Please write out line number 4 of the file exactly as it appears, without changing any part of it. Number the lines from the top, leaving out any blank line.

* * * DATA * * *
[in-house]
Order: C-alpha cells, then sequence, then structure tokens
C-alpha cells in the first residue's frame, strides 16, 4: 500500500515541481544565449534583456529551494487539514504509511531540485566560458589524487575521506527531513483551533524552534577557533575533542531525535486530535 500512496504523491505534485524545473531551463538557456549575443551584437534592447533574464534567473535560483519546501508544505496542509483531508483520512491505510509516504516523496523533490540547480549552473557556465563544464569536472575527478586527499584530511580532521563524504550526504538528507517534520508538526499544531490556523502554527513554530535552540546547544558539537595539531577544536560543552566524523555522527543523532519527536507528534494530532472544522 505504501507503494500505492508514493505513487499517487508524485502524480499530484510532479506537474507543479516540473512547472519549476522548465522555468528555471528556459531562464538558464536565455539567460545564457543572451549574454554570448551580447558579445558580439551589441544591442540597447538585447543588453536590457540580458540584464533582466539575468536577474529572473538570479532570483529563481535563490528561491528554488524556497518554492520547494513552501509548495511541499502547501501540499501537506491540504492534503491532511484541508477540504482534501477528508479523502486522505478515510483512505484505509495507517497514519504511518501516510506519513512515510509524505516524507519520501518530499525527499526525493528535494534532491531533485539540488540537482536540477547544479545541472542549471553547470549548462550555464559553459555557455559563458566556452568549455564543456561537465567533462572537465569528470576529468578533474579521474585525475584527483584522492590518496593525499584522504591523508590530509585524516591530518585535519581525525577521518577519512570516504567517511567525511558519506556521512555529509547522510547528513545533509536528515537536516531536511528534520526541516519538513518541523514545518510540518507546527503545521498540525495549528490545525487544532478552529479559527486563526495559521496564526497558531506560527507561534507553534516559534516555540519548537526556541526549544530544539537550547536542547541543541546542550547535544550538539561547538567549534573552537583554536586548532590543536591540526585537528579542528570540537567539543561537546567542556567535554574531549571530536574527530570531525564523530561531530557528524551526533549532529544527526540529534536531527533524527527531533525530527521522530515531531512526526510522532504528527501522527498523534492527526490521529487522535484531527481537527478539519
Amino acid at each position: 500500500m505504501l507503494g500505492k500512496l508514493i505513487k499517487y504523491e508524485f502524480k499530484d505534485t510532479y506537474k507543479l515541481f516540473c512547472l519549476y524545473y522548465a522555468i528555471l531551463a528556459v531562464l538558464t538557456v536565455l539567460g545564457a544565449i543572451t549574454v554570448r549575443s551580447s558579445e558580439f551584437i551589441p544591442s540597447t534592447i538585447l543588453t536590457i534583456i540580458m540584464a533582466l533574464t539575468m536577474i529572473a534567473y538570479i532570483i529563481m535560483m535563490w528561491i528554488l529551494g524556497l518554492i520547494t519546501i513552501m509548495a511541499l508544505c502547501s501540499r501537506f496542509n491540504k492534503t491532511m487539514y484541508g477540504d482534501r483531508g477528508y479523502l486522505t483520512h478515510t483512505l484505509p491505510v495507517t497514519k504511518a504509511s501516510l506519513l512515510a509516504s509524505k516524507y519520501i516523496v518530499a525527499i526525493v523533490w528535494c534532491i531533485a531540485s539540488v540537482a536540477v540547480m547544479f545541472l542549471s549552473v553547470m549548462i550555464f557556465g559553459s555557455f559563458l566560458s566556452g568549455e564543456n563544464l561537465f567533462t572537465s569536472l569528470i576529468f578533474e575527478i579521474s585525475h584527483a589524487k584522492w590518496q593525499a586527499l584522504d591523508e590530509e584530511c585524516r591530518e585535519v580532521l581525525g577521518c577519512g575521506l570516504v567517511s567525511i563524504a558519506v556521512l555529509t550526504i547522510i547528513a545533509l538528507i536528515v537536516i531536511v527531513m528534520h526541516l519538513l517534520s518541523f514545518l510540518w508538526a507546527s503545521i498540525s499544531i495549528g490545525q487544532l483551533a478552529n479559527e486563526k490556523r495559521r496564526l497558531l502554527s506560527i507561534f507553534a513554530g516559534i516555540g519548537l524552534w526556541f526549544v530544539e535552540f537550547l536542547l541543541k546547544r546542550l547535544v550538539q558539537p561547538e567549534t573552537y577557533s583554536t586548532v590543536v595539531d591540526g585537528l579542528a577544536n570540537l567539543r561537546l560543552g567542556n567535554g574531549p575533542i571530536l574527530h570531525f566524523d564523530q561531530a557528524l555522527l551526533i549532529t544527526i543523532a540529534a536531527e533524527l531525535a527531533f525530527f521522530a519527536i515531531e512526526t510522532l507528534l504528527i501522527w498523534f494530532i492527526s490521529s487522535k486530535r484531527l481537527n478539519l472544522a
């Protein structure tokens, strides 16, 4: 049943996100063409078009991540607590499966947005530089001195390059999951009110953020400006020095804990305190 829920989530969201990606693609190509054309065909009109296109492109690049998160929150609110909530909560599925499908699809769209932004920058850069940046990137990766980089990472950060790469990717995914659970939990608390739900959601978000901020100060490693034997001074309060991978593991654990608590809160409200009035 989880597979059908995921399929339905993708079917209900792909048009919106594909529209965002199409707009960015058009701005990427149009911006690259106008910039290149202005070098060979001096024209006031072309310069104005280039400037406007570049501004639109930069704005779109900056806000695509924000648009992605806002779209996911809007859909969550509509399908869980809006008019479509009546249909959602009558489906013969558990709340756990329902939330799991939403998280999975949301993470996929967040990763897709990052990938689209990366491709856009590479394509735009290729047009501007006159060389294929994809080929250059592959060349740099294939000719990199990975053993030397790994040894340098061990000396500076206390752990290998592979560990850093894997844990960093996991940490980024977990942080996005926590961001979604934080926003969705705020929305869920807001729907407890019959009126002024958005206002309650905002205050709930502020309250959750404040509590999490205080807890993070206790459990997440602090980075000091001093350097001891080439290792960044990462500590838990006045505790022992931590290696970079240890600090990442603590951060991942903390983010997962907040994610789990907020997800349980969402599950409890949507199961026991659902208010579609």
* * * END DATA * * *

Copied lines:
Amino acid at each position: 500500500m505504501l507503494g500505492k500512496l508514493i505513487k499517487y504523491e508524485f502524480k499530484d505534485t510532479y506537474k507543479l515541481f516540473c512547472l519549476y524545473y522548465a522555468i528555471l531551463a528556459v531562464l538558464t538557456v536565455l539567460g545564457a544565449i543572451t549574454v554570448r549575443s551580447s558579445e558580439f551584437i551589441p544591442s540597447t534592447i538585447l543588453t536590457i534583456i540580458m540584464a533582466l533574464t539575468m536577474i529572473a534567473y538570479i532570483i529563481m535560483m535563490w528561491i528554488l529551494g524556497l518554492i520547494t519546501i513552501m509548495a511541499l508544505c502547501s501540499r501537506f496542509n491540504k492534503t491532511m487539514y484541508g477540504d482534501r483531508g477528508y479523502l486522505t483520512h478515510t483512505l484505509p491505510v495507517t497514519k504511518a504509511s501516510l506519513l512515510a509516504s509524505k516524507y519520501i516523496v518530499a525527499i526525493v523533490w528535494c534532491i531533485a531540485s539540488v540537482a536540477v540547480m547544479f545541472l542549471s549552473v553547470m549548462i550555464f557556465g559553459s555557455f559563458l566560458s566556452g568549455e564543456n563544464l561537465f567533462t572537465s569536472l569528470i576529468f578533474e575527478i579521474s585525475h584527483a589524487k584522492w590518496q593525499a586527499l584522504d591523508e590530509e584530511c585524516r591530518e585535519v580532521l581525525g577521518c577519512g575521506l570516504v567517511s567525511i563524504a558519506v556521512l555529509t550526504i547522510i547528513a545533509l538528507i536528515v537536516i531536511v527531513m528534520h526541516l519538513l517534520s518541523f514545518l510540518w508538526a507546527s503545521i498540525s499544531i495549528g490545525q487544532l483551533a478552529n479559527e486563526k490556523r495559521r496564526l497558531l502554527s506560527i507561534f507553534a513554530g516559534i516555540g519548537l524552534w526556541f526549544v530544539e535552540f537550547l536542547l541543541k546547544r546542550l547535544v550538539q558539537p561547538e567549534t573552537y577557533s583554536t586548532v590543536v595539531d591540526g585537528l579542528a577544536n570540537l567539543r561537546l560543552g567542556n567535554g574531549p575533542i571530536l574527530h570531525f566524523d564523530q561531530a557528524l555522527l551526533i549532529t544527526i543523532a540529534a536531527e533524527l531525535a527531533f525530527f521522530a519527536i515531531e512526526t510522532l507528534l504528527i501522527w498523534f494530532i492527526s490521529s487522535k486530535r484531527l481537527n478539519l472544522a